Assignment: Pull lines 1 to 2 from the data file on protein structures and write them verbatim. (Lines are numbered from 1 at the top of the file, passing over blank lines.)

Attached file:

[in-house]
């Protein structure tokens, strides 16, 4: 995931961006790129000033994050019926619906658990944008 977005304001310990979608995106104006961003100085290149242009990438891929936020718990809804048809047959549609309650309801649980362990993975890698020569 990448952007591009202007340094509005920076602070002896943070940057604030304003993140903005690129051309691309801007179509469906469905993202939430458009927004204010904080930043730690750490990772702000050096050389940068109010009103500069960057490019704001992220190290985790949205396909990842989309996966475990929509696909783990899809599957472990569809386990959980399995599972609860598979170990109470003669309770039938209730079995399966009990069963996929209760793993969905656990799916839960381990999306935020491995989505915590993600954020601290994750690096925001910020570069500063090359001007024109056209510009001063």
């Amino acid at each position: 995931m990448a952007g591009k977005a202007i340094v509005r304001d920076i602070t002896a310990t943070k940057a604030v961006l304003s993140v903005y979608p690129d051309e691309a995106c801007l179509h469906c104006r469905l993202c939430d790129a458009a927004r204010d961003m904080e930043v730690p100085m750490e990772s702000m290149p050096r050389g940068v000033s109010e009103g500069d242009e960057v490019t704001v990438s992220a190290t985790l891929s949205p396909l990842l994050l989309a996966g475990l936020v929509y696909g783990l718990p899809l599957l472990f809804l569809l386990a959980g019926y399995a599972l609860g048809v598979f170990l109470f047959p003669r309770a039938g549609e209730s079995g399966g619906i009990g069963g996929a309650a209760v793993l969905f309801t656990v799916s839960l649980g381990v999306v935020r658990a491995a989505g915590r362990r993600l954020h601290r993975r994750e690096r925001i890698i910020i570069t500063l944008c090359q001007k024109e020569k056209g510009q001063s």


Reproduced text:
[in-house]
């Protein structure tokens, strides 16, 4: 995931961006790129000033994050019926619906658990944008 977005304001310990979608995106104006961003100085290149242009990438891929936020718990809804048809047959549609309650309801649980362990993975890698020569 990448952007591009202007340094509005920076602070002896943070940057604030304003993140903005690129051309691309801007179509469906469905993202939430458009927004204010904080930043730690750490990772702000050096050389940068109010009103500069960057490019704001992220190290985790949205396909990842989309996966475990929509696909783990899809599957472990569809386990959980399995599972609860598979170990109470003669309770039938209730079995399966009990069963996929209760793993969905656990799916839960381990999306935020491995989505915590993600954020601290994750690096925001910020570069500063090359001007024109056209510009001063």